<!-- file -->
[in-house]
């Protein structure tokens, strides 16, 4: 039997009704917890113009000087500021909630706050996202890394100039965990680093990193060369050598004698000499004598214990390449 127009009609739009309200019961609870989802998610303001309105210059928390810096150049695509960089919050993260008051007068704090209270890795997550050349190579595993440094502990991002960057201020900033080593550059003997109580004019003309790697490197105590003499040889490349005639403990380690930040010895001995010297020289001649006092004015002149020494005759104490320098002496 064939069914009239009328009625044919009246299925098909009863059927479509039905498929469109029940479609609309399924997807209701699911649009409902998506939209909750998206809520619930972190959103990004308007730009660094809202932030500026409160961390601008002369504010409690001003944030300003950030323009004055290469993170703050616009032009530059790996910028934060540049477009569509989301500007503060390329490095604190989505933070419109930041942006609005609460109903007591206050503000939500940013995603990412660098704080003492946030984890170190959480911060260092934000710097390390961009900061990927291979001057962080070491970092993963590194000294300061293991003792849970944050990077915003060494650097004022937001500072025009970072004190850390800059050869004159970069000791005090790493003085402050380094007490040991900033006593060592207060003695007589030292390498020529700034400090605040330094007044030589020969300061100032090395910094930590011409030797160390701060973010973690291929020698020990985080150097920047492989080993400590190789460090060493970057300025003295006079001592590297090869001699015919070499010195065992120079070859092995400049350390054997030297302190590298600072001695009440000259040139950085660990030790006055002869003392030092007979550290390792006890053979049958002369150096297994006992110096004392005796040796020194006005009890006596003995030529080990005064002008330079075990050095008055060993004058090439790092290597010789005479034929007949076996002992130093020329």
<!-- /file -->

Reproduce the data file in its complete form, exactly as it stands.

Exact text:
[in-house]
């Protein structure tokens, strides 16, 4: 039997009704917890113009000087500021909630706050996202890394100039965990680093990193060369050598004698000499004598214990390449 127009009609739009309200019961609870989802998610303001309105210059928390810096150049695509960089919050993260008051007068704090209270890795997550050349190579595993440094502990991002960057201020900033080593550059003997109580004019003309790697490197105590003499040889490349005639403990380690930040010895001995010297020289001649006092004015002149020494005759104490320098002496 064939069914009239009328009625044919009246299925098909009863059927479509039905498929469109029940479609609309399924997807209701699911649009409902998506939209909750998206809520619930972190959103990004308007730009660094809202932030500026409160961390601008002369504010409690001003944030300003950030323009004055290469993170703050616009032009530059790996910028934060540049477009569509989301500007503060390329490095604190989505933070419109930041942006609005609460109903007591206050503000939500940013995603990412660098704080003492946030984890170190959480911060260092934000710097390390961009900061990927291979001057962080070491970092993963590194000294300061293991003792849970944050990077915003060494650097004022937001500072025009970072004190850390800059050869004159970069000791005090790493003085402050380094007490040991900033006593060592207060003695007589030292390498020529700034400090605040330094007044030589020969300061100032090395910094930590011409030797160390701060973010973690291929020698020990985080150097920047492989080993400590190789460090060493970057300025003295006079001592590297090869001699015919070499010195065992120079070859092995400049350390054997030297302190590298600072001695009440000259040139950085660990030790006055002869003392030092007979550290390792006890053979049958002369150096297994006992110096004392005796040796020194006005009890006596003995030529080990005064002008330079075990050095008055060993004058090439790092290597010789005479034929007949076996002992130093020329």